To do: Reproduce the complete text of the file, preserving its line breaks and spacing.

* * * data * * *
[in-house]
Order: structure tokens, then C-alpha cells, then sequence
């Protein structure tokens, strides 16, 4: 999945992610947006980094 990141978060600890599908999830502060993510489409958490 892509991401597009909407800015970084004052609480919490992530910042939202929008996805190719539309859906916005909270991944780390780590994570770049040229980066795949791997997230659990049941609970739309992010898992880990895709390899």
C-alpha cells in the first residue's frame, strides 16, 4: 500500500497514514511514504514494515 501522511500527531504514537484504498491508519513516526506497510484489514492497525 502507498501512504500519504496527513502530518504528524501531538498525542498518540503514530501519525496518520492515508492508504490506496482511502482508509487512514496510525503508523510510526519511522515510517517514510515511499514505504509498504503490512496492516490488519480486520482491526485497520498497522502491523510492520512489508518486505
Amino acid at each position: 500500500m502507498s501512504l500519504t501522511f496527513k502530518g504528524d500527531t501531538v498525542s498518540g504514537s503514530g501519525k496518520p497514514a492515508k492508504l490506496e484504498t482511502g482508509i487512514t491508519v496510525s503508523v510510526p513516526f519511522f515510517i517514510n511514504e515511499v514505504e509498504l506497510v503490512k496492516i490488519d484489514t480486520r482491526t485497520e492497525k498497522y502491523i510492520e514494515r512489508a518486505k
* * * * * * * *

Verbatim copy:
[in-house]
Order: structure tokens, then C-alpha cells, then sequence
């Protein structure tokens, strides 16, 4: 999945992610947006980094 990141978060600890599908999830502060993510489409958490 892509991401597009909407800015970084004052609480919490992530910042939202929008996805190719539309859906916005909270991944780390780590994570770049040229980066795949791997997230659990049941609970739309992010898992880990895709390899």
C-alpha cells in the first residue's frame, strides 16, 4: 500500500497514514511514504514494515 501522511500527531504514537484504498491508519513516526506497510484489514492497525 502507498501512504500519504496527513502530518504528524501531538498525542498518540503514530501519525496518520492515508492508504490506496482511502482508509487512514496510525503508523510510526519511522515510517517514510515511499514505504509498504503490512496492516490488519480486520482491526485497520498497522502491523510492520512489508518486505
Amino acid at each position: 500500500m502507498s501512504l500519504t501522511f496527513k502530518g504528524d500527531t501531538v498525542s498518540g504514537s503514530g501519525k496518520p497514514a492515508k492508504l490506496e484504498t482511502g482508509i487512514t491508519v496510525s503508523v510510526p513516526f519511522f515510517i517514510n511514504e515511499v514505504e509498504l506497510v503490512k496492516i490488519d484489514t480486520r482491526t485497520e492497525k498497522y502491523i510492520e514494515r512489508a518486505k